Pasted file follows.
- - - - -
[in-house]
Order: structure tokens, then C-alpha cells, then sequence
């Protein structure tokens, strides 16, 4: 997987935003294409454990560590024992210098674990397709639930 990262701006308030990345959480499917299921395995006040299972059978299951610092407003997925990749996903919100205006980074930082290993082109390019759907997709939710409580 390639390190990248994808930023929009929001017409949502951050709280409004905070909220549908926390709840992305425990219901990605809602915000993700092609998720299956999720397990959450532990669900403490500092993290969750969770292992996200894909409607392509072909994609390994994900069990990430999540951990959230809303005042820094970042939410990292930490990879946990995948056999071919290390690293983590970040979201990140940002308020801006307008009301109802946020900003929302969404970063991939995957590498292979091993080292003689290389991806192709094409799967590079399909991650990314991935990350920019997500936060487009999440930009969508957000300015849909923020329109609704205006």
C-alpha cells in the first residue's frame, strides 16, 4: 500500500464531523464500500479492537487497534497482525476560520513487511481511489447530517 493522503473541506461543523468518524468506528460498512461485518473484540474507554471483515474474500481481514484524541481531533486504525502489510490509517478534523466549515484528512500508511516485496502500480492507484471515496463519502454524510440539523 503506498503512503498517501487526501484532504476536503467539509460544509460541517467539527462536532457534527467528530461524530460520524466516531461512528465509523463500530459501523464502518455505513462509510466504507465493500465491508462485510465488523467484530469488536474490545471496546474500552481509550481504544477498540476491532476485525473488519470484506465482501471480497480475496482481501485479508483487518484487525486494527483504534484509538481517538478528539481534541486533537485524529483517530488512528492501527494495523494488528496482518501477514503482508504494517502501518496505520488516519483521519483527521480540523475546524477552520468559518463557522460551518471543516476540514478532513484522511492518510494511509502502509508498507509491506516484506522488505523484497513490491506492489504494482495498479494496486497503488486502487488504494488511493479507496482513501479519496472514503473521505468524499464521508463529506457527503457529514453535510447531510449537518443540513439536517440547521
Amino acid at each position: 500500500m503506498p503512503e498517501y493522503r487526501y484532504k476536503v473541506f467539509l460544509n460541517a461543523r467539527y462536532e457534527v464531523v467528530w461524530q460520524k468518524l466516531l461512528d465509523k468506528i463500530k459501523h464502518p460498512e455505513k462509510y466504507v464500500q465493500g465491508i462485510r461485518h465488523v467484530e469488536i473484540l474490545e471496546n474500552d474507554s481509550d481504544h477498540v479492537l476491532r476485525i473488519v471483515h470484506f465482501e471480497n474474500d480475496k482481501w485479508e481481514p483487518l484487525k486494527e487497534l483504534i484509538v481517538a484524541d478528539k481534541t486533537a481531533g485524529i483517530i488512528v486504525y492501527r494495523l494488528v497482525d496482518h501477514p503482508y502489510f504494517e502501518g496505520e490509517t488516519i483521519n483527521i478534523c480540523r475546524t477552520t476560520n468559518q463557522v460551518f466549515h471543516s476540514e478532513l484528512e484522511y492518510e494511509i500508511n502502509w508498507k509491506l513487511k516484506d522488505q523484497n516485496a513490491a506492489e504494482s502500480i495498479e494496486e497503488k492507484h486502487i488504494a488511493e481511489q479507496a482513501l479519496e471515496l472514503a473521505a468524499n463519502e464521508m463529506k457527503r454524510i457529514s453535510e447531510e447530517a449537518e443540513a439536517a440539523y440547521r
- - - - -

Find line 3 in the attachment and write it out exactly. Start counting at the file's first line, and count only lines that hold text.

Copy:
């Protein structure tokens, strides 16, 4: 997987935003294409454990560590024992210098674990397709639930 990262701006308030990345959480499917299921395995006040299972059978299951610092407003997925990749996903919100205006980074930082290993082109390019759907997709939710409580 390639390190990248994808930023929009929001017409949502951050709280409004905070909220549908926390709840992305425990219901990605809602915000993700092609998720299956999720397990959450532990669900403490500092993290969750969770292992996200894909409607392509072909994609390994994900069990990430999540951990959230809303005042820094970042939410990292930490990879946990995948056999071919290390690293983590970040979201990140940002308020801006307008009301109802946020900003929302969404970063991939995957590498292979091993080292003689290389991806192709094409799967590079399909991650990314991935990350920019997500936060487009999440930009969508957000300015849909923020329109609704205006």